Michelangelo's drawing for the Sistine Chapel's ceiling shows a masterwork evolving. Hilary Williams explains
In 1488, Michelangelo was an apprentice in Florence, where he learned fresco-painting. Arriving in Rome in 1496, he carved the "Piet..." in St Peter's Basilica, showing his mastery of anatomy and the representation of drapery. Returning to Florence, he sculpted "David" (1501-4) and created "The Battle of Cascina". By the age of 37, he was considered the greatest living artist. He painted the "The Last Judgement" on the Sistine Chapel's altar wall (1536-41) and was chief architect in the building of St Peter's.
He was unparalleled as painter, sculptor, architect and poet.
"The Erythraean Sibyl" is one of many drawings made in preparation for the design of the ceiling of the Sistine Chapel, in the Vatican. Pope Julius II had summoned Michelangelo to Rome from Florence in 1508 to decorate the ceiling of this private chapel, adjacent to St Peter's Basilica. Painting on the first half of the ceiling was completed in 1510 while the Pope was away fighting in northern Italy, so it was not unveiled until the following year. Michelangelo painted the second half of the ceiling much more quickly than the first and the whole vault was unveiled in 1512, shortly before the death of Pope Julius II in 1513. It was an instant success.
Michelangelo's designs became some of the best-known images in the world.
This drawing of a female figure, with drapery flowing over her legs, was made in preparation for painting one of the figures on the outer edge of the vault, close to where the ceiling and wall connect. Half of these figures are male - the prophets - while the other half are female - the sibyls. Both belong to classical antiquity and were endowed with the gift of prophecy.
Erythrae was a town on the Ionian coast of what is now Turkey, opposite the island of Chios. It was the Erythraean sibyl who supposedly revealed Alexander the Great's divine ancestry. This drawing shows the beginning of what will emerge as a female figure, with her right leg crossed over her left, seated within an architectural framework, looking back to turn with her left hand the pages of a large, gilt-edged book - one of the Sibylline Books in which was written a prophecy of the coming of Christ.
In the finished painting, immediately above her head are two small figures, one of whom holds a flaming torch. None of this context is shown in the drawing. It seems unlikely that Michelangelo ever made one drawing for the whole overall design of the Sistine Chapel ceiling; more probably he worked bay by bay along the vault first. This drawing is for the fourth bay of the chapel.
There was a widespread Renaissance tradition of drawing figures heavily draped to define their form without actually exposing it. The painter-author, Giorgio Vasari (1511-74), describes a practice of draping a model with a cloth or slip dipped in liquid clay, which would then harden to hold the shape of the folds, defining the body underneath the fabric.
Other artists, especially in Florence, worked like this before Michelangelo. His painting master, Domenico Ghirlandaio, as well as artists Fra Bartolommeo, Andrea del Verrocchio, Lorenzo di Credi, and even famous contemporary Leonardo da Vinci, all made such drapery studies, using brush and tempera or distemper on linen. Michelangelo's drawing was quicker to create, but just as sculptural in effect.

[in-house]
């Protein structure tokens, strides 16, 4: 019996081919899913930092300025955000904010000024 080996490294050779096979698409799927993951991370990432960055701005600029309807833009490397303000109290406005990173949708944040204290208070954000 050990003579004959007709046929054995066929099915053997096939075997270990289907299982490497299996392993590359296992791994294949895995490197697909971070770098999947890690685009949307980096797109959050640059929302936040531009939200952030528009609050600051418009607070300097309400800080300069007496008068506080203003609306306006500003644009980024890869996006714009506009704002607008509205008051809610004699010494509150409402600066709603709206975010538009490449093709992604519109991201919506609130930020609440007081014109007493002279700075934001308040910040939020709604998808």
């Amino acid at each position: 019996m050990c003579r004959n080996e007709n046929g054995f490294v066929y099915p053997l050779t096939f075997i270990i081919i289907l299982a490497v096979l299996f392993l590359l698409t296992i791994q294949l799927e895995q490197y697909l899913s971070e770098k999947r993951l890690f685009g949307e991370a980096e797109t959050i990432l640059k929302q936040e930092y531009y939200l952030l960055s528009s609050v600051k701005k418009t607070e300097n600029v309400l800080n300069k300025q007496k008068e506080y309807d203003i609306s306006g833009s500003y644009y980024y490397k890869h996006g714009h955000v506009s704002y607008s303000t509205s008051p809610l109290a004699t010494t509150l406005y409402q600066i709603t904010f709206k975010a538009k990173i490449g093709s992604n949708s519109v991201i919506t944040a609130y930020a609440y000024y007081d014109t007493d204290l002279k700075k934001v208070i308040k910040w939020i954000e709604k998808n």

The drawing reveals his methods. He begins using black chalk to block in the figure. Then he applies a light brown wash with a brush. On top of this, he applies hatched and cross-hatched lines using a quill pen and ink, allowing the brightness of the paper to shine through as the highlights on the edge of the ridges of drapery. This composition would then be refined and his finished design used to create a cartoon on a larger scale, which would then be used as a template against the damp plaster, pounced or pricked with holes. A bag of soot or chalk was then dabbed against the paper. When the cartoon was removed, an exercise in painting by dots ensued.
None of Michelangelo's cartoons survives and, in fact, pounced cartoons are extremely rare today. Recently, when the Sistine ceiling was cleaned, many chalk dots were found under the painted pigment, proving that pounced cartoons would likely have been used for many of the sections, to transfer and scale up the design on to the ceiling.
This drawing of the sibyl is a wonderful evocation of Michelangelo thinking aloud on paper, plotting out his designs for a giant figure on the lofty ceiling (with sketchy related figures on the verso). It came to the British Museum in 1887, having passed through the hands of collectors Henry Vaughan, Samuel Woodburn, the artist Sir Thomas Lawrence, and JBJ Wicar, and stemming from the collection in the home of Michelangelo's family in Florence, the Casa Buonarroti.
* Michelangelo: Closer to the Master is an exhibition at the British Museum until June 25, open 10am to 5.30pm daily, except Thursdays and Fridays when last entry is 7.40pm. Tickets are on a timed entry system and advance booking is strongly recommended. Adults' tickets cost pound;10, and concessions are available. There is a preferential booking slot for schools, on Mondays from 10-11am. Book in person at the box office.
Tel: 020 7323 8181 www.thebritishmuseum.ac.ukmichelangelo
* For a full teachers' resource pack for the exhibition: www.thebritishmuseum.ac.ukeducationartdesignhome.html
* Visit Children's Compass for a tour aimed at KS2 www.thebritishmuseum.ac.ukchildrenscompass
* Michelangelo Drawings: Closer to the Master (pound;25) and Michelangelo - The British Museum (pound;9.99), both by Hugo Chapman, are published by the British Museum Press
* The Vatican website has a virtual tour of the Sistine Chapel's ceiling mv.vatican.va3_ENpagesCSNCSN_Main.html
Hilary Williams is art history education officer at the British Museum